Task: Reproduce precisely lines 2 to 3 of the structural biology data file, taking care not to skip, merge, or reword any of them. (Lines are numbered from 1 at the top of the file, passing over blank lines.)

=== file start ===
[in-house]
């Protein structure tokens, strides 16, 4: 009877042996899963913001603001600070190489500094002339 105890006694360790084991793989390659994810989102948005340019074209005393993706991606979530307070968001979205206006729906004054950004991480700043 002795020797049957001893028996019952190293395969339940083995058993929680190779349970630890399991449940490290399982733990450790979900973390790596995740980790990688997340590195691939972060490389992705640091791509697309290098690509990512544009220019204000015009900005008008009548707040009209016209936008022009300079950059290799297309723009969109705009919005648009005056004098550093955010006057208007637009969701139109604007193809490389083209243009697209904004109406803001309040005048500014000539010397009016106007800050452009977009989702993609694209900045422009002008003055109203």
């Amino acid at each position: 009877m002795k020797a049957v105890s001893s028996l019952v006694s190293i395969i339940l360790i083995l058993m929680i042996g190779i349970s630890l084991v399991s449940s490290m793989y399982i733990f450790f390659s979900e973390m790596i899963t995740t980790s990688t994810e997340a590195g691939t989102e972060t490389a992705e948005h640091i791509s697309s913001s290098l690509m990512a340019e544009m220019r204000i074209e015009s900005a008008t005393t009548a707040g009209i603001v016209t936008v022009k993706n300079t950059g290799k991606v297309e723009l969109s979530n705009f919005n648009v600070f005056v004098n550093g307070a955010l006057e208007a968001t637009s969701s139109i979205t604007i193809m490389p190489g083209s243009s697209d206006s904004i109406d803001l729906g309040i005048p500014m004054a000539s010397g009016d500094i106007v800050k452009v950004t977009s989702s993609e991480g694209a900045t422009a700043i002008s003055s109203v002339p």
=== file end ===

């Protein structure tokens, strides 16, 4: 009877042996899963913001603001600070190489500094002339 105890006694360790084991793989390659994810989102948005340019074209005393993706991606979530307070968001979205206006729906004054950004991480700043 002795020797049957001893028996019952190293395969339940083995058993929680190779349970630890399991449940490290399982733990450790979900973390790596995740980790990688997340590195691939972060490389992705640091791509697309290098690509990512544009220019204000015009900005008008009548707040009209016209936008022009300079950059290799297309723009969109705009919005648009005056004098550093955010006057208007637009969701139109604007193809490389083209243009697209904004109406803001309040005048500014000539010397009016106007800050452009977009989702993609694209900045422009002008003055109203």
């Amino acid at each position: 009877m002795k020797a049957v105890s001893s028996l019952v006694s190293i395969i339940l360790i083995l058993m929680i042996g190779i349970s630890l084991v399991s449940s490290m793989y399982i733990f450790f390659s979900e973390m790596i899963t995740t980790s990688t994810e997340a590195g691939t989102e972060t490389a992705e948005h640091i791509s697309s913001s290098l690509m990512a340019e544009m220019r204000i074209e015009s900005a008008t005393t009548a707040g009209i603001v016209t936008v022009k993706n300079t950059g290799k991606v297309e723009l969109s979530n705009f919005n648009v600070f005056v004098n550093g307070a955010l006057e208007a968001t637009s969701s139109i979205t604007i193809m490389p190489g083209s243009s697209d206006s904004i109406d803001l729906g309040i005048p500014m004054a000539s010397g009016d500094i106007v800050k452009v950004t977009s989702s993609e991480g694209a900045t422009a700043i002008s003055s109203v002339p």